The long pause in the program has brought frustration and anxiety to all industry stakeholders, especially investors
By Suresh Rajan
The EB-5 Immigrant Investor Visa is a US federal program that allows qualified foreign investors and their immediate family members to obtain permanent residency in the US by making an investment in the US that creates jobs.
The base program was created in 1990 by an act of the US Congress to stimulate the US economy through foreign direct investment and job creation in US communities. With a direct EB-5 investment, participants generally invest in businesses they must manage.
With the 1993 enactment of the Regional Center program, investors gained the option to apply for an EB-5 visa by investing in a pooled fund with other investors, which most commonly finances a job-creating development project that investors do not have to manage themselves.
Read: When will the pause in the EB-5 regional program end? (November 17, 2021)
Additionally, the Regional Center Program rules permit investors to obtain credit for indirect job creation, which expands access to the program.
The Regional Center program brings together multiple investors to fund larger projects—thus relieving investors of the need to manage the investment directly and providing needed capital to larger development projects.
The US Citizenship and Immigration Services agency (USCIS), administers the EB-5 program. Because an EB-5 investment is a US financial product offered by specialized investment firms, these investments are regulated by the US Securities and Exchange Commission.
In both the direct EB-5 program and the indirect Regional Center program, investors must document that the new business has created 10 full-time jobs.
The employee count via Regional Center can include employees hired by subcontractors (for example, construction workers and hotel staff) in the job creation plan.
The direct investment route is a permanent program, whereas the Regional Center Program was enacted as a pilot program and needs to be reauthorized by Congress periodically—resulting in the current conundrum.
Read: Increase in EB-5 visa investment almost certain, says Suresh Rajan (September 28, 2017)
EB-5 industry members are working hard with Congress to reauthorize the program soon. Last December, the reauthorization of the EB-5 Regional Center program was purposefully detached from the annual appropriations bill in order to force discussions about program reform.
The program is now paused because Congress failed to reform and reauthorize it before its June 30 sunset date. Attaching a new EB-5 bill to a “must-pass” appropriations bill to fund the US government is the most likely scenario for making the program current by the end of 2021, with December 3 as the current deadline for this bill to be voted on.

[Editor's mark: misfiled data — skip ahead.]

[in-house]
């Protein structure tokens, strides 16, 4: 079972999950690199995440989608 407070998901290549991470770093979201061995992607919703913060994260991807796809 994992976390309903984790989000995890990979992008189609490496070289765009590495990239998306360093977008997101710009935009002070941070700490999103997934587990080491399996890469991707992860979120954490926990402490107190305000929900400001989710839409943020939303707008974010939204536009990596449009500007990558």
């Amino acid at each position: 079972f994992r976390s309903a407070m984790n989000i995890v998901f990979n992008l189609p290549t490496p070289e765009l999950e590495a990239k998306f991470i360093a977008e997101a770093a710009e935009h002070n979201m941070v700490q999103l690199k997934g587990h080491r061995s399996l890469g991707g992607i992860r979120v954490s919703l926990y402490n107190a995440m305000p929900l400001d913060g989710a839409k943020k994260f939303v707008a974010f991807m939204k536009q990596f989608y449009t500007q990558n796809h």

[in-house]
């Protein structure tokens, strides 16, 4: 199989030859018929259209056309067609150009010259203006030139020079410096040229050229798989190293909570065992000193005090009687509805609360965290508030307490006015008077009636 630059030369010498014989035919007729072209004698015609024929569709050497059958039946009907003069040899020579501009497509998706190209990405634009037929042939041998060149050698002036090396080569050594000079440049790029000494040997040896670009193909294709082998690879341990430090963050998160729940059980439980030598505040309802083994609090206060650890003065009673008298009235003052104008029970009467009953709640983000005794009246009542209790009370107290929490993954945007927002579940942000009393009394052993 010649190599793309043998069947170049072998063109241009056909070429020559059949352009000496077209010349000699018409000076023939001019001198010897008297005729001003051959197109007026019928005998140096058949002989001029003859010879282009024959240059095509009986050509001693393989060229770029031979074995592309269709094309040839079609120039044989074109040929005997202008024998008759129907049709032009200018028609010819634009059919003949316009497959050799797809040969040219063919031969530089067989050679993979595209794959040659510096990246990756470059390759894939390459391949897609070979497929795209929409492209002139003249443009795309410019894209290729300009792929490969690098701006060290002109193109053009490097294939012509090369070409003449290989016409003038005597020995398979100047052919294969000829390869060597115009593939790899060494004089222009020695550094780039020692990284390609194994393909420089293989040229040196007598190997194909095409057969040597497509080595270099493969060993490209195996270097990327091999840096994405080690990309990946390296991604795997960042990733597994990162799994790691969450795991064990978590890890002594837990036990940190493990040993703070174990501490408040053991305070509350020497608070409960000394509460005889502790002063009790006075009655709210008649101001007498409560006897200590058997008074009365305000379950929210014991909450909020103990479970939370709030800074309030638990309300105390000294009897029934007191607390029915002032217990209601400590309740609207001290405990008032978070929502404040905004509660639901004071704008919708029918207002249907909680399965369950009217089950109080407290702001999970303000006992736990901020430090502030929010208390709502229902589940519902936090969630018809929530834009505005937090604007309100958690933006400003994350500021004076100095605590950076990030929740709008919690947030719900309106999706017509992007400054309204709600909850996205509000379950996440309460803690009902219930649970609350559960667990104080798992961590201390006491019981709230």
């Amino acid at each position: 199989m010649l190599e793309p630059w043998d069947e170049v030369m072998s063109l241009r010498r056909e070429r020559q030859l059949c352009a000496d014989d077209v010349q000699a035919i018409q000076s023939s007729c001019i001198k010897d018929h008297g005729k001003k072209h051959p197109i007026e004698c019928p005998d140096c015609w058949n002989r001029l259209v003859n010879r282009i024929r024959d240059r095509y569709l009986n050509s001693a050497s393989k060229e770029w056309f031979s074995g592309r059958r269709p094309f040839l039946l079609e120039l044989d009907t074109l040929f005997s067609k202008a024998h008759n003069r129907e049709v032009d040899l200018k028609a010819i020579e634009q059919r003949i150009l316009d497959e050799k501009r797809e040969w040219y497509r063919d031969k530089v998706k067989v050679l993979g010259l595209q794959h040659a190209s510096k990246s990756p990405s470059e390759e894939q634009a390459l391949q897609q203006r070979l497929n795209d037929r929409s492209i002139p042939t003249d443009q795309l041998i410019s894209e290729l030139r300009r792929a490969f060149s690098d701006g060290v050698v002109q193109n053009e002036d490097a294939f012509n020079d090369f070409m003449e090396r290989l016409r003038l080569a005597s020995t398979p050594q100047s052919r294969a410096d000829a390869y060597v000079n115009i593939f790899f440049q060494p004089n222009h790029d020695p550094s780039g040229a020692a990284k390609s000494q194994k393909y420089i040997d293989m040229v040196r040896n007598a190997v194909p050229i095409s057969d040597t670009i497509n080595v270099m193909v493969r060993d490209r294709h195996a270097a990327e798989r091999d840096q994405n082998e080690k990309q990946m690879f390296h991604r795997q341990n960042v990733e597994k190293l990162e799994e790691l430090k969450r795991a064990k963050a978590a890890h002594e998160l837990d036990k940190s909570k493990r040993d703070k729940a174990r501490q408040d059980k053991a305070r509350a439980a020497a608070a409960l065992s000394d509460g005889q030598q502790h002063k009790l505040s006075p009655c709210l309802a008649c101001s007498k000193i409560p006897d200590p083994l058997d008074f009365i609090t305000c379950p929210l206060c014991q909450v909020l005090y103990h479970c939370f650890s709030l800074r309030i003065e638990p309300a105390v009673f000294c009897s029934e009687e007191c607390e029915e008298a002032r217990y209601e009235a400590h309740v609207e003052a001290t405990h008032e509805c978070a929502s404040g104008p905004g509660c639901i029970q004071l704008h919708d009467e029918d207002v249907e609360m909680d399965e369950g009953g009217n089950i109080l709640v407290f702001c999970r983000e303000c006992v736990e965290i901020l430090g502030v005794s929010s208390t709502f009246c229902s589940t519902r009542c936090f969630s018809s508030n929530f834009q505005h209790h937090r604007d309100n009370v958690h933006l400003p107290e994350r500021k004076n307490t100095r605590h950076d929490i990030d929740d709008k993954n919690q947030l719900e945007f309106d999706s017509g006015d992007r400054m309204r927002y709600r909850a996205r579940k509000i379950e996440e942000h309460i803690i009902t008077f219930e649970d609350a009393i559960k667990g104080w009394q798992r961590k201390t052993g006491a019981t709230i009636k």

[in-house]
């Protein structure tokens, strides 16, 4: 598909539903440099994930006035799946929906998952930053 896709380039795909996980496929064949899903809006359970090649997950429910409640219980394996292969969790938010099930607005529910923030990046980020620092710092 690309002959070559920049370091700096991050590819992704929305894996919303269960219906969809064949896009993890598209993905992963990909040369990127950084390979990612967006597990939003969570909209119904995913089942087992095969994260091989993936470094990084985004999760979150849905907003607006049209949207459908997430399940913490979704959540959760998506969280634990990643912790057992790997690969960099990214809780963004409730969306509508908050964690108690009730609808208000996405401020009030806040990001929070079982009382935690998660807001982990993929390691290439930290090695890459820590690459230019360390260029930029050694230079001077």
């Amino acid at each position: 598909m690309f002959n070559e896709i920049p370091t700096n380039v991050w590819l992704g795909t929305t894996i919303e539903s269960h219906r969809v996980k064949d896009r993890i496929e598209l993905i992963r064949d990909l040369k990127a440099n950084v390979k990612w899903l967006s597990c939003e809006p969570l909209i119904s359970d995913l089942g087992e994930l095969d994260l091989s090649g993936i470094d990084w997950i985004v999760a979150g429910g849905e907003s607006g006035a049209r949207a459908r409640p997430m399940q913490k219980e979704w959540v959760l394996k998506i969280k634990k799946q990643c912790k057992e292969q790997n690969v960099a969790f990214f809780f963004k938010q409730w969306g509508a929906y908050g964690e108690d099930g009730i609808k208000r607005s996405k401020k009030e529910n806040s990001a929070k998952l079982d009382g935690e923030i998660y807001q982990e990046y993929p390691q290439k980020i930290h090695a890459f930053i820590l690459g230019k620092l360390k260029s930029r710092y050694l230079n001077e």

The optimism on reform and reauthorization comes from industry stakeholders having (now) worked together to present a new EB-5 reform bill, after unsuccessful previous attempts and months of having the program on pause.
Led by IIUSA, the industry association, a “term sheet” to discuss a renewed path forward among all EB-5 advocates was created, resulting in an “industry consensus bill” that was delivered to lawmakers.
The bill includes language regarding all important and relevant issues concerning the program such as what IIUSA identifies as “integrity measures and important protections for good-faith investors, including grandfathering investors to protect them from any future lapse, visa backlog relief, processing time reduction, and advanced parole.”
In fact, processing times are likely to be shortened due to legislative efforts to decrease the backlog for green card applications from family- and employment-based visas.
A proposal was presented to be attached to the current US budget reconciliation bill whereby applicants could accelerate the process by paying a fee of $5,000 (for certain employer-sponsored applicants for permanent residency) or $50,000 (for EB-5 applications). This provision would expire in 2031. We have yet to see if/how the proposal will evolve in Congress.
Read: LCR Capital Partners to host EB-5 Investor Day in Miami (July 13, 2017)
What the future holds
The long pause in the EB-5 Regional Center program has certainly brought frustration and anxiety to all industry stakeholders, especially investors who have pending petitions.
However, a bright future likely lies ahead, in that long-overdue reform seems to be shaping up at last. These new reform measures promise to make the program more reliable, just, and current.
In the meantime, the EB-5 visa program via direct investment is a valid option. This route demands more from the applicant (in terms of managing the business and job creation) and has historically been followed by fewer than 5% of all EB-5 applicants.
Applications via the Regional Center Program, which historically have been far more popular, should soon be a valid option again. As EB-5 expert Lazicki says, not validating the program benefits no one.
Investors should remain confident that despite this pause, the program should get reauthorized, resulting in only a few months’ delay in their attainment of permanent US residence.
(Suresh Rajan is the Founder and Executive Chairman of LCR Capital Partners)